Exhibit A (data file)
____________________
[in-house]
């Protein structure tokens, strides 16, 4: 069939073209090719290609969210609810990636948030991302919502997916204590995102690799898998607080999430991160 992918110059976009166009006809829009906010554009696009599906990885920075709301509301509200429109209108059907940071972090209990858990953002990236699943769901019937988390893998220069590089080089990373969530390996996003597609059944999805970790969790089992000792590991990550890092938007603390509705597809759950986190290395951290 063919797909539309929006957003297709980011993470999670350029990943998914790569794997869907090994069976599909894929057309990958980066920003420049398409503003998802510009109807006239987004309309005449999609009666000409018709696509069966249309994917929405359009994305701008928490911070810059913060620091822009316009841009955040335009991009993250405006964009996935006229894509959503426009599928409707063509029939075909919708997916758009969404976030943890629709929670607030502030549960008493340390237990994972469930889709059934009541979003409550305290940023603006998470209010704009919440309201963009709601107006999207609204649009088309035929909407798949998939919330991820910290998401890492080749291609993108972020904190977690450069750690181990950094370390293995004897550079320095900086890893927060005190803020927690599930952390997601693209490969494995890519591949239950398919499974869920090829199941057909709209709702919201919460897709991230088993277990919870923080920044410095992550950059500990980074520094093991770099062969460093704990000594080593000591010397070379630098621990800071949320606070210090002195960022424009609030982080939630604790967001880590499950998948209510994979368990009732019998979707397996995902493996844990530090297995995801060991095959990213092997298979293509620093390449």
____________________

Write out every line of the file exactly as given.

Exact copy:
[in-house]
């Protein structure tokens, strides 16, 4: 069939073209090719290609969210609810990636948030991302919502997916204590995102690799898998607080999430991160 992918110059976009166009006809829009906010554009696009599906990885920075709301509301509200429109209108059907940071972090209990858990953002990236699943769901019937988390893998220069590089080089990373969530390996996003597609059944999805970790969790089992000792590991990550890092938007603390509705597809759950986190290395951290 063919797909539309929006957003297709980011993470999670350029990943998914790569794997869907090994069976599909894929057309990958980066920003420049398409503003998802510009109807006239987004309309005449999609009666000409018709696509069966249309994917929405359009994305701008928490911070810059913060620091822009316009841009955040335009991009993250405006964009996935006229894509959503426009599928409707063509029939075909919708997916758009969404976030943890629709929670607030502030549960008493340390237990994972469930889709059934009541979003409550305290940023603006998470209010704009919440309201963009709601107006999207609204649009088309035929909407798949998939919330991820910290998401890492080749291609993108972020904190977690450069750690181990950094370390293995004897550079320095900086890893927060005190803020927690599930952390997601693209490969494995890519591949239950398919499974869920090829199941057909709209709702919201919460897709991230088993277990919870923080920044410095992550950059500990980074520094093991770099062969460093704990000594080593000591010397070379630098621990800071949320606070210090002195960022424009609030982080939630604790967001880590499950998948209510994979368990009732019998979707397996995902493996844990530090297995995801060991095959990213092997298979293509620093390449």